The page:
Foes of Mayor Bill de Blasio’s controversial plan to rezone posh SoHo are stepping up their opposition to the new development effort, accusing city officials of running a “PR smear campaign” against critics.
The blistering allegation from opponents such as the Manhattan neighborhood’s likely next councilman, Christopher Marte, comes as City Hall pushes ahead with its plans to bring up to 3,200 apartments to the neighborhood, including 800 set aside for lower-income New Yorkers.
“[T]hey’ve run a PR smear campaign to discredit the people they are meant to represent,” Marte said Monday of City Hall.
The Democratic nominee to represent District 1 on the City Council — an avowed opponent of the plans — was joined at a press conference by two former lawmakers from the area, ex-council members Alan Gerson and Kathryn Freed.
“City representatives have been condescending and rude, revealing their clear bias for luxury development, every step of the way,” Marte said.
The claims came as Manhattan Borough President Gale Brewer prepares to make her decision on whether to back the project, after the local community board voted against it following a set of raucous hearings.
Marte and other critics of de Blasio’s plans — including noted West Village anti-development activist Andrew Berman — have offered a slew of complaints about City Hall’s proposal.
First, they’ve argued that it would allow construction on parking lots owned by a company whose now-dead top executive donated to Hizzoner, massively enriching the firm.
Opponents have also claimed that the plans would cause mass demolitions, even though much of the neighborhood is protected under the city’s landmarks law; and that the new development would lead to the eviction of rent-stabilized tenants there and in nearby Chinatown, though strengthened rent laws should provide protections against their ouster.
Proponents retort that the city desperately needs the thousands of new apartments to battle its housing shortage — and where better to do it than a neighborhood sitting atop or near four major sets of subway lines.
Backers add that the hundreds of rent-stabilized units set aside for middle-income and working-class New Yorkers would bring diversity to one of the whitest and wealthiest neighborhoods in the city, where the annual median family income exceeds $106,000.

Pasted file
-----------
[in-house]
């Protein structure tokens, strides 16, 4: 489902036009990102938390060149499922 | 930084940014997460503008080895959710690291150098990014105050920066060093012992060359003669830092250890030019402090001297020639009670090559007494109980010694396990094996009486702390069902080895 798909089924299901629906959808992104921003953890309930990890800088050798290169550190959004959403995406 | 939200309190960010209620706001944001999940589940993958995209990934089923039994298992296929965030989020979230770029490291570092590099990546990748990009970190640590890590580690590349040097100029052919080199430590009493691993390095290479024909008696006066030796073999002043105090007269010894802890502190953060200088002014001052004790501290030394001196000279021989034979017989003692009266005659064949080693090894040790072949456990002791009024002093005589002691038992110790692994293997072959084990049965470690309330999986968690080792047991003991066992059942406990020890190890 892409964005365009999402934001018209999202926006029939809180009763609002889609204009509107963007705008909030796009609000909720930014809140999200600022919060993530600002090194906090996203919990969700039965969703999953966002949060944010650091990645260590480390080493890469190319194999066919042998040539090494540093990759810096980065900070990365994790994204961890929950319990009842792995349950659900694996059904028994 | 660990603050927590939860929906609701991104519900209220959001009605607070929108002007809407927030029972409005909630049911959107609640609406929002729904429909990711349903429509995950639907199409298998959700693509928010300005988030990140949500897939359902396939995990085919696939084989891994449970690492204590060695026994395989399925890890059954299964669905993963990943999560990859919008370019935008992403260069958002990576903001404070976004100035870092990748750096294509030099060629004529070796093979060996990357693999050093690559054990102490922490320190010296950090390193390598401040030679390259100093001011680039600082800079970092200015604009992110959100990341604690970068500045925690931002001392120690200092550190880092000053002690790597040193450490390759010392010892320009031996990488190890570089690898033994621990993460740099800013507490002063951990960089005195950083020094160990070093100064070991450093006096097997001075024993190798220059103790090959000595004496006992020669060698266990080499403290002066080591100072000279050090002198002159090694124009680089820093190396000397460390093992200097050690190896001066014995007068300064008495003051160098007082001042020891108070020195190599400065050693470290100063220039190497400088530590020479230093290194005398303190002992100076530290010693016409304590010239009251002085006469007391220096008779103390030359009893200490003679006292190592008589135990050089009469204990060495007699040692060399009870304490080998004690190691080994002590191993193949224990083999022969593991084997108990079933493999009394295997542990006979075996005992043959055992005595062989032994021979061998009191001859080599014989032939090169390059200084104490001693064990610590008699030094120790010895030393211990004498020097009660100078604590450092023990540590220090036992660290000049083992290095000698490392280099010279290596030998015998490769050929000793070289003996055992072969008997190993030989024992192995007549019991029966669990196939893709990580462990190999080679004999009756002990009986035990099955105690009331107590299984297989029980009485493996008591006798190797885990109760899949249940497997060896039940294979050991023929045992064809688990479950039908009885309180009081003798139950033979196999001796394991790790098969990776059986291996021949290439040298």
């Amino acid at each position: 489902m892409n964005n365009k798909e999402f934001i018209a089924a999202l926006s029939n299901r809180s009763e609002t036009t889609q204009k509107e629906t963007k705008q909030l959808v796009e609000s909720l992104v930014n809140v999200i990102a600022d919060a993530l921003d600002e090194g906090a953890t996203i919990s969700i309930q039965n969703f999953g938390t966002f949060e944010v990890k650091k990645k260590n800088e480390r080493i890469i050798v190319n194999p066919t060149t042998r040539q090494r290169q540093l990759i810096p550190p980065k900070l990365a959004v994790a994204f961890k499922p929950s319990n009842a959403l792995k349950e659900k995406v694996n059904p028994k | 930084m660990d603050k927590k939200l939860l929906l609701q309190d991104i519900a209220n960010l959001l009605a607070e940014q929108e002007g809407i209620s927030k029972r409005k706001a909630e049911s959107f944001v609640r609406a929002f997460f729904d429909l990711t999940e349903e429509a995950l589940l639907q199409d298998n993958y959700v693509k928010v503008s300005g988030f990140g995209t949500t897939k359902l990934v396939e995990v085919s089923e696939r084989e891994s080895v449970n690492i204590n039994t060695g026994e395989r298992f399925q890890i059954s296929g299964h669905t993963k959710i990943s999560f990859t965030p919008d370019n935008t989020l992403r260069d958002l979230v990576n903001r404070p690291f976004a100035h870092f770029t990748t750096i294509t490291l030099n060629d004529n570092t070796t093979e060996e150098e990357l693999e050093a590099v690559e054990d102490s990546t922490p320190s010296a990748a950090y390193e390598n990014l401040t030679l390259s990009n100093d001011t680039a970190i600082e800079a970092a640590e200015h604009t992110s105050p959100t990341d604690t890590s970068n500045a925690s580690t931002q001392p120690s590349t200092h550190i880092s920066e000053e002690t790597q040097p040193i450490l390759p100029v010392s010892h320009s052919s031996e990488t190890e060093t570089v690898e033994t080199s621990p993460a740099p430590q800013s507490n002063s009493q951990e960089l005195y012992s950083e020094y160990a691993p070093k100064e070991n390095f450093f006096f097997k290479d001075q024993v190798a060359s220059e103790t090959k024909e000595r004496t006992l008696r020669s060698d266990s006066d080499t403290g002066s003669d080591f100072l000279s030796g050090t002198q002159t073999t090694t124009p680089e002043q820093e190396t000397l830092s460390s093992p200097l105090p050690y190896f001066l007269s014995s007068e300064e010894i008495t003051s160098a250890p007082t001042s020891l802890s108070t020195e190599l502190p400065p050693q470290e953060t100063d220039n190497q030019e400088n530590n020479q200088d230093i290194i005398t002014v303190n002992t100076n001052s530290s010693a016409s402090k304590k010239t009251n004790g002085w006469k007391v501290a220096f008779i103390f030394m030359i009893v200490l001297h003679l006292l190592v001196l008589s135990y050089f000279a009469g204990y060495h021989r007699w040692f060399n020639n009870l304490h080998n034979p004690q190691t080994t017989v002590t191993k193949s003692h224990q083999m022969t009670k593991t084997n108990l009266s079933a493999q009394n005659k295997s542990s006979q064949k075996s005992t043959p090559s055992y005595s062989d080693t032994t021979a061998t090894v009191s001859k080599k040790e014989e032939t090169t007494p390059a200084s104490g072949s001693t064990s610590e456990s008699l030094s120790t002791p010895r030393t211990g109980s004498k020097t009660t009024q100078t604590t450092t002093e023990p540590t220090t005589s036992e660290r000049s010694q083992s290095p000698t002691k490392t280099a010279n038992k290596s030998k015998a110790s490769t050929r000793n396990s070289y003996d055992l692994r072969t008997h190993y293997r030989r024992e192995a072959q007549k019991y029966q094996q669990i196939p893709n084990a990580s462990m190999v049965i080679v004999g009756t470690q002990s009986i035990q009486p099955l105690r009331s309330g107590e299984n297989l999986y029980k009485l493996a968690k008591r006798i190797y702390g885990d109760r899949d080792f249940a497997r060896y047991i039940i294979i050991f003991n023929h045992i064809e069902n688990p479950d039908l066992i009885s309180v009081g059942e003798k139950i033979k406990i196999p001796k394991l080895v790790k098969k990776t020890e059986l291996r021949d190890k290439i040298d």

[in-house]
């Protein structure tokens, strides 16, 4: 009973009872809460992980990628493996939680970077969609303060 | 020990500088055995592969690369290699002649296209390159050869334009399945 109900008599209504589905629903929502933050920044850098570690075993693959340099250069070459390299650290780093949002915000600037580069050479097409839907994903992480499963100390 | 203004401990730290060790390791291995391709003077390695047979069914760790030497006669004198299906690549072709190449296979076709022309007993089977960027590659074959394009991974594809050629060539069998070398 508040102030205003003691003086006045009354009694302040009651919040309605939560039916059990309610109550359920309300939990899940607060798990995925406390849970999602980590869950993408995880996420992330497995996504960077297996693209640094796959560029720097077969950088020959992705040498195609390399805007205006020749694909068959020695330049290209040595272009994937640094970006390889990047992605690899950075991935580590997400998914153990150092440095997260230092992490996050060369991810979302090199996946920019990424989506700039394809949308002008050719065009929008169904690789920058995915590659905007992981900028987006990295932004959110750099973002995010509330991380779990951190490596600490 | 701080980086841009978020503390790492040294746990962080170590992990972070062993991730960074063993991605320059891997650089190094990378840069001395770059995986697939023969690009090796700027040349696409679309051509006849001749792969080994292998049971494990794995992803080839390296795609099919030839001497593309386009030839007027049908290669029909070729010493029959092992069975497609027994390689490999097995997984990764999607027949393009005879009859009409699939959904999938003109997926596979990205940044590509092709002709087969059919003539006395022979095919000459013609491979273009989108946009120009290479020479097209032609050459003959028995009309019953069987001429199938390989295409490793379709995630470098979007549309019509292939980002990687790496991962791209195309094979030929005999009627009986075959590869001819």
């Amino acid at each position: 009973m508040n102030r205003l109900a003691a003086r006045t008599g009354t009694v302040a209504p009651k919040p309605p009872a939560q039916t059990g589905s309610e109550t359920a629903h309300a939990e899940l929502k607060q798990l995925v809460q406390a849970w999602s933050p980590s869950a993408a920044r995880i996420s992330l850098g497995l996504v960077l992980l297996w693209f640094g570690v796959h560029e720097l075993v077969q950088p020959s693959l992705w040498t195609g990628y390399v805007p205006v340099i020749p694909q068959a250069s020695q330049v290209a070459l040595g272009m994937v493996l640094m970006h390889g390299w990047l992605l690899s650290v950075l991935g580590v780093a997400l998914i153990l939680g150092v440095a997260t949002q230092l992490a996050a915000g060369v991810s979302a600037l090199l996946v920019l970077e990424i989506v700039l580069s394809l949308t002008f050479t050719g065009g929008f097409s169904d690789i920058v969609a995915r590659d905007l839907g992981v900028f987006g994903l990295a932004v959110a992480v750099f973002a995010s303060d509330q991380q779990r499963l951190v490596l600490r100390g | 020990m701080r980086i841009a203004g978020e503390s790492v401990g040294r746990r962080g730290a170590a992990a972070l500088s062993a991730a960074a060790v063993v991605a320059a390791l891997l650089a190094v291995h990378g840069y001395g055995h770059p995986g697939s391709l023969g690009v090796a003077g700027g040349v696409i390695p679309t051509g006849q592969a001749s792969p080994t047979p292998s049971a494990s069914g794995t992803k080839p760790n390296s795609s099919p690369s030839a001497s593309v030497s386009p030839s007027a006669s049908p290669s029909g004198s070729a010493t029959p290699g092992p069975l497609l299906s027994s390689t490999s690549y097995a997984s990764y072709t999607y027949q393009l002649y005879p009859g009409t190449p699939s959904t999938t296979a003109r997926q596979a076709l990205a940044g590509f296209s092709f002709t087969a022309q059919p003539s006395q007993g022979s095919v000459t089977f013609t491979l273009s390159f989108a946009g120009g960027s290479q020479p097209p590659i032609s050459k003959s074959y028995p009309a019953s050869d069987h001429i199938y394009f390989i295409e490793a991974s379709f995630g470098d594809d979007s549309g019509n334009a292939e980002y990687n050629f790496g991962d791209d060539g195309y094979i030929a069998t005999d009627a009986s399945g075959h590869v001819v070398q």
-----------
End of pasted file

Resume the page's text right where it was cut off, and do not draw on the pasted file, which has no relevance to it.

The deputy mayor in charge of city planning, Vicki Been, has claimed the proposal even amounts to “racial justice” because it would open up the neighborhood to more minority families.
Supporters of the city’s plans also claim that many people living in SoHo are doing so in violation of regulations that limit residency in the neighborhood to artists. Those residents have already signed letters alongside their leases acknowledging they could be booted if the rule is ever enforced.
But City Hall’s plan took a recent hit from an unexpected source when the neighborhood’s current representative, Councilwoman Margaret Chin, and Chinatown’s local lawmaker, Councilwoman Carlina Rivera, pushed back on the administration’s proposal, too.
De Blasio’s plan, they argue, needs tighter regulations to discourage the construction of new offices in the district and ensure that the land goes to housing.
City Hall spokesman Mitch Schwartz said of detractors, “There’ll always be some people who say the timing isn’t quite right to bring affordable housing where there isn’t any.
“But we’re not rezoning Soho for them; we’re doing it because a recovery for all of us means finally making this iconic neighborhood accessible.”
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